Murray Darling Fisheries

John Mosig
March 04, 2018
By John Mosig
Over three-million Murray cod larvae will pass through the nursery each year in these trays.
Over three-million Murray cod larvae will pass through the nursery each year in these trays.
One of Australia’s leading warm water fish hatcheries, located in the Eastern Riverine region of New South Wales,produces Murray cod, silver perch and golden perch for domestic and export markets.

The proprietor of Murray Darling Fisheries, Noel Penfold, spent several years in the industry before branching out on his own, and it took him several more years finding the right property.

“Water quality is everything in aquaculture, especially in a hatchery. Our bore water comes out at 20ºC and has a carbonate hardness buffer of 70ppm. The topography is just right for pond culture: the ground holds water and we’ve got 3-phase power going past the front door,” he said.

Noel is an irrigation engineer and designed and built the hatchery and ponds himself. The farm has 64 ponds covering 9.25ha. Sizes vary: thirty-six (1.5m deep) are dedicated to fry production and another 28 (2.5m deep) are dedicated to broodstock.

The hatchery and nursery facility is spacious, and all air and water plumbing runs either along the walls or overhead, which makes manoeuvring trollies and graders much easier.

The main and most labour-intensive crop is cod (Maccullochella peelii peelii). Thirty to forty spawning pairs are held in each broodstock pond, and in total MDF holds between five and six hundred brood-fish. Their largest fish was 35kg when last weighed, (the heaviest caught in European times weighed 93kg, but there are fossil skulls of fish at least twice that size!)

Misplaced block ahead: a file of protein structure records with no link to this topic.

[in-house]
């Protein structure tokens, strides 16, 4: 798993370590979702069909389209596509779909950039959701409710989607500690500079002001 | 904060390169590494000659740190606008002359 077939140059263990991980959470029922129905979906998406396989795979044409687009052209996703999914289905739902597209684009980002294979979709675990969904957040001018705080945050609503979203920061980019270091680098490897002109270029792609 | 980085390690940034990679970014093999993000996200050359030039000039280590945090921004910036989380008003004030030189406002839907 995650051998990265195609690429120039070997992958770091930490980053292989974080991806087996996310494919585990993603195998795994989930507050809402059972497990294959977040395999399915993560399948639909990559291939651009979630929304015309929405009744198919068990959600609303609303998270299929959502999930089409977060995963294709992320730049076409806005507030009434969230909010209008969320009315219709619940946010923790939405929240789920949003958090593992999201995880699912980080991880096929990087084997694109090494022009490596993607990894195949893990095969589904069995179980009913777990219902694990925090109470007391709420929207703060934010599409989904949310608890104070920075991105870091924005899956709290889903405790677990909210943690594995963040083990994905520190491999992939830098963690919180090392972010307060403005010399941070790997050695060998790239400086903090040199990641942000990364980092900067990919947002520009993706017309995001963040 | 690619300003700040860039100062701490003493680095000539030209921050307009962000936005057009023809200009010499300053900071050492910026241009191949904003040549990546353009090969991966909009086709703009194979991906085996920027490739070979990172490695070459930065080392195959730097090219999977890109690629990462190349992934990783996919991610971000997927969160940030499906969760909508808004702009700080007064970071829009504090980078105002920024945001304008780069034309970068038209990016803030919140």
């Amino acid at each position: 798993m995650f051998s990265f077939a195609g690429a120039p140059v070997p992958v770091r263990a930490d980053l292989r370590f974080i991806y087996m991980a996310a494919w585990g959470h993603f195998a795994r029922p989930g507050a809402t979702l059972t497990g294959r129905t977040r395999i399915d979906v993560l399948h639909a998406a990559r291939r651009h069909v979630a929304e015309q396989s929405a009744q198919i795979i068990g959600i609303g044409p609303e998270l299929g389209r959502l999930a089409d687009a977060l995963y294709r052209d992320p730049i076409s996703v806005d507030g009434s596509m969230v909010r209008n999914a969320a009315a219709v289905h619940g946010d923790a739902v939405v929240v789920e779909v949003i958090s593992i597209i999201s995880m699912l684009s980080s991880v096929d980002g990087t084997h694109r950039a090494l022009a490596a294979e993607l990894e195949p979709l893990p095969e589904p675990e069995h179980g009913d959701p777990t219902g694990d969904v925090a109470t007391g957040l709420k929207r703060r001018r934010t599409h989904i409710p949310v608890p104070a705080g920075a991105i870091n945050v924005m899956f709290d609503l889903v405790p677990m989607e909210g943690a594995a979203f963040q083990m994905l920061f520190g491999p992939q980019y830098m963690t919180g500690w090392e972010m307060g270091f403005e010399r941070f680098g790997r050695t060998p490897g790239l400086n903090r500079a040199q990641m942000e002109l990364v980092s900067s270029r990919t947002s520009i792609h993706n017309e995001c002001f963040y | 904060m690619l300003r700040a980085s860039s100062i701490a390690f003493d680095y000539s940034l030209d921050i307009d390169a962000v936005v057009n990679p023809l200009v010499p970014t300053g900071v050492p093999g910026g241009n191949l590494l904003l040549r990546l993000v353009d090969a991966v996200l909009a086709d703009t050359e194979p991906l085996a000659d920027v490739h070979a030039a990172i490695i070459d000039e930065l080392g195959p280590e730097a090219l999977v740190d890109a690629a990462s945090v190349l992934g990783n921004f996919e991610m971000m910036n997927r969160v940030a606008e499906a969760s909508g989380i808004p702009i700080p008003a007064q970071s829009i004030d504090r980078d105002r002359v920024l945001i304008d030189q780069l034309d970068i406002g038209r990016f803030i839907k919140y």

Spawning Murray cod

Spawning drums are put into the ponds in late August and spawning commences during the last week of September. Farm manager Leigh Logan theorises that photoperiod triggers spawning more than temperature.

“The start of spawning doesn’t vary that much, even though water temperatures do. It’s never later than the first week of October, when temperature can be 16ºC.”

Water temperatures have a bearing on the duration of the season: sometimes it’s over by the first week in November; but in a cool spring spawning can be strung out till the first week in December. Regardless of the duration of spawning, they get 350-400 viable spawnings yielding 3.5million larvae each year.

Three-pronged market

The market for juvenile cod is three pronged, which determines the procedure from this point. One market, mainly for export, is for yolk-sac fry. They pack 10,000 in a polystyrene box, and although the fry have to be weaned on arrival, the economics pay off when freight and handling costs are considered.

Local commercial clients usually prefer to buy weaned fingerlings. In this case, the fry are stocked into plankton ponds that have been freshly flooded 10-15 days prior to liberation. As the bore water is 20ºC pond temperature is not a problem, although Noel admits that producing a plankton bloom early in the season, when temperatures fluctuate between night and day, can be problematic.